This November, California voters will be asked for the second time in as many years to overturn statewide restrictions on rent control in the Costa-Hawkins Rental Housing Act (“Costa Hawkins”). The following provides a summary of Proposition 21, named by its proponents as the Rent Affordability Act (“Prop. 21”), and its potential implications for residential landlords and tenants in California.

Prop. 10 and Costa-Hawkins

Its predecessor, Proposition 10, was rejected by nearly 60% of voters in 2018. It would have repealed Costa-Hawkins and allowed local governments to adopt rent control on any type of rental housing.  Costa-Hawkins, passed in 1995, allows local governments to enact and use rent control, except on (a) housing that was first occupied after February 1, 1995, and (b) certain classes of housing units, such as condominiums, townhouses, and single-family homes.  Landlords protected by Costa-Hawkins are currently allowed to increase rent to market rates when a tenant vacates a unit.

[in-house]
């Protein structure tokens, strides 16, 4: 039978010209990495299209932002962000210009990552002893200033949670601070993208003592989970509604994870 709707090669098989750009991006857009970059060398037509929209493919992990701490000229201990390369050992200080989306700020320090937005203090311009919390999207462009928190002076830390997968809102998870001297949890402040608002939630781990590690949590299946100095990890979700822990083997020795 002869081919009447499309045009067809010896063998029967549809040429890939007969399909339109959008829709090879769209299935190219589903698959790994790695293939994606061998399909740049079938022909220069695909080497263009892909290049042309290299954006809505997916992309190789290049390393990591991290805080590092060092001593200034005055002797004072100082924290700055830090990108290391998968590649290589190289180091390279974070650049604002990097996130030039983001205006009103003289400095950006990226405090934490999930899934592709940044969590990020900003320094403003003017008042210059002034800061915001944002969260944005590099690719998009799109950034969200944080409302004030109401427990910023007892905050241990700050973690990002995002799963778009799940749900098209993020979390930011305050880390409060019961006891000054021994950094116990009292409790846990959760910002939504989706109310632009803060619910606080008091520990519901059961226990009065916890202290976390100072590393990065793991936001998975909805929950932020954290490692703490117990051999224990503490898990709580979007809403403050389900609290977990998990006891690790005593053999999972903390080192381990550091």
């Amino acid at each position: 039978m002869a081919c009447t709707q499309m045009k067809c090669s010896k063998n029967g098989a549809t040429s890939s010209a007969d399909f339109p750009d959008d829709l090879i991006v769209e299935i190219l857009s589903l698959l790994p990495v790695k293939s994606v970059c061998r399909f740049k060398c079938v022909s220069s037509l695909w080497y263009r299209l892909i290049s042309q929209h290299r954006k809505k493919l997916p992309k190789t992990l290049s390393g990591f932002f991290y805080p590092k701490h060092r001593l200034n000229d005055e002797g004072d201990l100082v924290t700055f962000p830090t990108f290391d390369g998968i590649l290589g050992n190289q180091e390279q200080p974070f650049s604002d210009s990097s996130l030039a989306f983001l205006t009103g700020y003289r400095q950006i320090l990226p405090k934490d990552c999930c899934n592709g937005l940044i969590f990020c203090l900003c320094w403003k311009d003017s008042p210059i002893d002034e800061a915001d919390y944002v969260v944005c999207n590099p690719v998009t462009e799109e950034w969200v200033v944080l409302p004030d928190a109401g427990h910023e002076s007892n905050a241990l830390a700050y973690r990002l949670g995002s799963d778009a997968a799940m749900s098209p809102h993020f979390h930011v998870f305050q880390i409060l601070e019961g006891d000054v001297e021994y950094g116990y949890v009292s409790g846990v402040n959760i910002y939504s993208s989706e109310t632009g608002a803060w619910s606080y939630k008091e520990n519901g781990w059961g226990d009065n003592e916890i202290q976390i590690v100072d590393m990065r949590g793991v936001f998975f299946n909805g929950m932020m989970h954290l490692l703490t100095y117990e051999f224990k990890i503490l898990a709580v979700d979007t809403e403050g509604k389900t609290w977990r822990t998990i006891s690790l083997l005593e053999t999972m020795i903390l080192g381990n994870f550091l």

Prop. 21

If approved by voters, Prop. 21 would allow local governments to adopt rent control on housing units, except for (a) housing first occupied within the last fifteen (15) years and (b) units owned by natural persons who own no more than two (2) housing units with separate titles, such as single-family homes, condominiums, and certain duplexes, or subdivided interests, such as community apartment projects and stock cooperatives.  Prop. 21 would continue to allow local limits on annual rent increases to be more restrictive than the current statewide limit.  For vacancies where the previous tenant voluntarily vacated, abandoned or was lawfully evicted from a dwelling unit, Prop. 21 would impose, over the first three (3) years of a new tenancy, a combined rent increase cap of fifteen percent (15%) from the rental rate in effect for the immediately preceding tenancy.  This three-year rent increase cap would be in addition to any rent increases otherwise authorized by local law.